Already done, to have dispeopled heaven,
My damage fondly deem'd, I can repair
That detriment, if such it be to lose
Self-lost; and in a moment will create
Another world, out of one man a race
Of men innumerable, there to dwell,
Not here; till by degrees of merit raised,
They open to themselves at length the way
Up hither, under long obedience tried;
And earth be changed to heaven, and heaven to earth, 100
One kingdom, joy and union without end.
Meanwhile inhabit lax, ye powers of heaven;
And thou, my Word, begotten Son, by thee

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150. “Knowledge puffeth up."-1 Cor. | happiness resemble Ileaven; and leaven, viii. 1.

hy receiving such creatures, would re139. At least. Mr. Thyer suggests at semble Earth, having men for inhabitlast.

ants. See Rev. xxi. 3. 160. The meaning is, that Earth, in- 162. Inhabit lur Dwell at case, the habited by obedient creatures, would in rebel angels being vanquish'd.

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This I perform; speak thou, and be it done!
My overshadowing Spirit and Might with thee
I send along: ride forth, and bid the deep
Within appointed bounds be heaven and earth;
Boundless the deep, because I Am, who fill
Infinitude; nor vacuous the space.
Though I, uncircumscribed myself, retire,
And put not forth my goodness, which is free
To act or not: necessity and chance
Approach not me, and what I will is fate.

So spake the Almighty, and to what he spake,
His Word, the filial Godhead, gave effect.
Immediate are the acts of God, more swift
Than time or motion; but to human ears
Cannot without procéss of speech be told,
So told as earthly notion can receive.
Great triumph and rejoicing was in heaven,
When such was heard declared the Almighty's will;
Glory they sung to the Most High, good will
To future men, and in their dwellings peace:
Glory to him, whose just avenging ire
Had driven out the ungodly from his sight
And the habitations of the just; to him
Glory and praise, whose wisdom had ordain'd
Good out of evil to create; instead
Of spirits malign, a better race to bring
Into their vacant room, and thence diffuse
His good to worlds and ages infinite.

So sang the hierarchies: meanwhile the Son
On his great expedition now appear’d,
Girt with omnipotence, with radiance crown'd
Of majesty divine: sapience and love
Immense, and all his father in him shone.
About his chariot numberless were pour'd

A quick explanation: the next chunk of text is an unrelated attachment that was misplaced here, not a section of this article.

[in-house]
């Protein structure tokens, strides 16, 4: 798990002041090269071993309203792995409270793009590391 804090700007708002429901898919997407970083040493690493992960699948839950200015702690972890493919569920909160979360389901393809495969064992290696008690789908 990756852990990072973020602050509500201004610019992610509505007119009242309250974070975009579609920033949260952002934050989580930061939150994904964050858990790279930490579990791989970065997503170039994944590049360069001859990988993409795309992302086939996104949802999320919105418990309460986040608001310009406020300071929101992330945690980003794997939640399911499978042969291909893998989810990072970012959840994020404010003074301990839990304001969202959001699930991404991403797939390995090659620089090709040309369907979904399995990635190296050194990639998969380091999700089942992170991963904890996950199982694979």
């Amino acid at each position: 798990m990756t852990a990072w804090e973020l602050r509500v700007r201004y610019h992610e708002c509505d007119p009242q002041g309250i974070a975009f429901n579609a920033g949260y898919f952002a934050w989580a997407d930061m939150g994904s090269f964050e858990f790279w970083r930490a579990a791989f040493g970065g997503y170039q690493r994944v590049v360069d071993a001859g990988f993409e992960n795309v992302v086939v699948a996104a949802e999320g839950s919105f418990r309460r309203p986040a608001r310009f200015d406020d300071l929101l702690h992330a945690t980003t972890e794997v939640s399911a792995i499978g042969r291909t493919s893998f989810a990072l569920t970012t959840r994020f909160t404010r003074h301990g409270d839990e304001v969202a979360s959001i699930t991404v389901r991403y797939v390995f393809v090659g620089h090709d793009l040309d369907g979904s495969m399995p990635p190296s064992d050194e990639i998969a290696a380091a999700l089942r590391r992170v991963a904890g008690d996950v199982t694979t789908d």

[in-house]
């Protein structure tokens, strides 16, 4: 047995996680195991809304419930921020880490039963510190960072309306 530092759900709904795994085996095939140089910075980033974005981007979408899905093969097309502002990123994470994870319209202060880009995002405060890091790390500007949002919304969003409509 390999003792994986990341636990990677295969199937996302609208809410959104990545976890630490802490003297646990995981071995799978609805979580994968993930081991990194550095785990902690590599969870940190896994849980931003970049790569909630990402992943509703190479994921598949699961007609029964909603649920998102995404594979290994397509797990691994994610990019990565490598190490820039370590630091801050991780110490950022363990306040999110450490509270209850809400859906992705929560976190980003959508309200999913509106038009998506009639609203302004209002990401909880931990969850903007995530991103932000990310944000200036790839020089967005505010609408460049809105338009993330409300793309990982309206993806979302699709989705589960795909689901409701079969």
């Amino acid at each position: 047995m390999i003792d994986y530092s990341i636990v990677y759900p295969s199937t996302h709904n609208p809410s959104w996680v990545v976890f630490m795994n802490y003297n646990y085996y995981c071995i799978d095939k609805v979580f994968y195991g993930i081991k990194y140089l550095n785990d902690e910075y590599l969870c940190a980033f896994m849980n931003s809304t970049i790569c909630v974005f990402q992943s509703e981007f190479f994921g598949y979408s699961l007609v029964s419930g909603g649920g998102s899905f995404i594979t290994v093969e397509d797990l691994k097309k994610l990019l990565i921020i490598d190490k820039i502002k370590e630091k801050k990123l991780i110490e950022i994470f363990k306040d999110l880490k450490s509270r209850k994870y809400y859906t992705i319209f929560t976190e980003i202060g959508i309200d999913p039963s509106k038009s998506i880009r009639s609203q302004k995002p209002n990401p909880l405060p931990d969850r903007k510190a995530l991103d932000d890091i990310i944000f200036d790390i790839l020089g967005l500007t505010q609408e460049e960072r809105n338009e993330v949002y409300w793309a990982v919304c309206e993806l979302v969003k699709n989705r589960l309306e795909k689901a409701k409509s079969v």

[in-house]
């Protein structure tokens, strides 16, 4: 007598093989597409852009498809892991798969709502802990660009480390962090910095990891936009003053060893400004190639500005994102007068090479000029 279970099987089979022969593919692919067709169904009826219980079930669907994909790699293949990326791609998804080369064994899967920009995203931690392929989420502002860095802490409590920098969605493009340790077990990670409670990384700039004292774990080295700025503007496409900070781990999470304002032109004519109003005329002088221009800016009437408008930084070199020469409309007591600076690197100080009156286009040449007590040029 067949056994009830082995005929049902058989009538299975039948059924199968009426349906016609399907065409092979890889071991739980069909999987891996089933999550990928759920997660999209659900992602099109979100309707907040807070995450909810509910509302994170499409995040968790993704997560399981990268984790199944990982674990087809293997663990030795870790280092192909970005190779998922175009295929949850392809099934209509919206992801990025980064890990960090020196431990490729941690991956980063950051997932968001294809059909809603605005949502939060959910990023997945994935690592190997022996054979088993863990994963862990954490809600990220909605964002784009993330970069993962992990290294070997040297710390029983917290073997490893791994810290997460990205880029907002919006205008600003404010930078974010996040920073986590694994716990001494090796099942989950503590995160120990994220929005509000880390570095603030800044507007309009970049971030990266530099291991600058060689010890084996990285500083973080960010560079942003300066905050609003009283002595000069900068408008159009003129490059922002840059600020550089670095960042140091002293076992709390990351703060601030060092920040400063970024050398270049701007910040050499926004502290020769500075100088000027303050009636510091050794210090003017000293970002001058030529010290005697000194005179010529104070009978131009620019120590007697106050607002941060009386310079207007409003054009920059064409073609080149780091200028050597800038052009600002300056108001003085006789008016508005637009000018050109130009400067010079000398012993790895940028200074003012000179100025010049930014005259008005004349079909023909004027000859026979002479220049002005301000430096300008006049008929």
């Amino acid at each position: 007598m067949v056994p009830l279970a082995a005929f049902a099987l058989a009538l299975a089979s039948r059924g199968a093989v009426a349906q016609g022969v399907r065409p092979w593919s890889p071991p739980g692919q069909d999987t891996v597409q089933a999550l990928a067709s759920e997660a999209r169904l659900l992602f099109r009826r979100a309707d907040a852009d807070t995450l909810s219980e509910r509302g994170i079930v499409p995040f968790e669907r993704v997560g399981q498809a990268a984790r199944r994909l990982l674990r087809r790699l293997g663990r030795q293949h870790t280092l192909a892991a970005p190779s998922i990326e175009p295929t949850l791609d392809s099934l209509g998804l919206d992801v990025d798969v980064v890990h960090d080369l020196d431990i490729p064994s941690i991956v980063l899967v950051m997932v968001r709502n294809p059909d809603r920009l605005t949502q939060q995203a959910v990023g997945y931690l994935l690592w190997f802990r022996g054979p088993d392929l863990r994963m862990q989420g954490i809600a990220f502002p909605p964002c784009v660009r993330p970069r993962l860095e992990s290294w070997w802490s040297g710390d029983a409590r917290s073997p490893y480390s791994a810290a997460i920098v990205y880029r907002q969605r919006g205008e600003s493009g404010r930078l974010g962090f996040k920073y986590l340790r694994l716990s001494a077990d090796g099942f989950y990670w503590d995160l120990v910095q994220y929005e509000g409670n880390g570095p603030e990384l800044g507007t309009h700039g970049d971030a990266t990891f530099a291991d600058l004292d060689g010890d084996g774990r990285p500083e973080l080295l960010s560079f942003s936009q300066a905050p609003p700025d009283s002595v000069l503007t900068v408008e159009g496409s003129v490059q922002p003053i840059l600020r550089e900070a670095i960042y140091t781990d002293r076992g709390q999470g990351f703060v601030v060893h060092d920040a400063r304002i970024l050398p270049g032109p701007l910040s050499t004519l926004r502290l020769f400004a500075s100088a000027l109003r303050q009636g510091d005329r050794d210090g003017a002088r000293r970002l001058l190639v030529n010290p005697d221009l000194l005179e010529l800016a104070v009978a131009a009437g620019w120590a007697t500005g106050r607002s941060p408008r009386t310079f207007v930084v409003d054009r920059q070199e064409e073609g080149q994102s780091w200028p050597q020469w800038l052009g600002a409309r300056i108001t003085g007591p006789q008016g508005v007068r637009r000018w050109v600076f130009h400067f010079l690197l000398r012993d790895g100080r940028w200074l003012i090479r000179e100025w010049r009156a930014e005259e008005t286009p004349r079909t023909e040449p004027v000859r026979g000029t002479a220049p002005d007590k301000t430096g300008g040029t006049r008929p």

Cherub and Seraph, Potentates and Thrones,
And Virtues, winged Spirits, and Chariots wing'd
From the armoury of God; where stand of old
Myriads, between two brazen mountains lodged
Against a solemn day, harness'd at hand,
Celestial equipage; and now came forth
Spontaneous, for within them spirit lived,
Attendant on their Lord: heaven open'd wide
Her ever-during gates, harmonious sound,
On golden hinges moving, to let forth
The King of Glory, in his powerful Word
And Spirit, coming to create new worlds.
On heavenly ground they stood; and from the shore
They view'd the vast immeasurable abyss
Outrageous as a sea, dark, wasteful, wild,

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210. Prom the shore, &c. Here is a most magnificent picture, breathing uil ibe powers of poetry.--BRYDGES.

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Up from the bottom turn'd by furious winds
And surging waves, as mountains, to assault
Heaven's highth, and with the centre mix the pole,

Silence, ye troubled waves, and thou deep, peace,
Said then the omnific Word; your discord end!
Nor stay'd; but, on the wings of cherubim
Uplifted, in paternal glory rode
Får into Chaos, and the world unborn;
For Chaos heard his voice: him all his train
Follow'd in bright procession, to behold
Creation, and the wonders of his might.
Then stay'd the fervid wheels; and in his hand
He took the golden compasses, prepared
In God's eternal store, to circumscribe
This universe, and all created things:
One foot he centred, and the other turn'd
Round through the vast profundity obscure;
And said, Thus far extend, thus far thy bounds;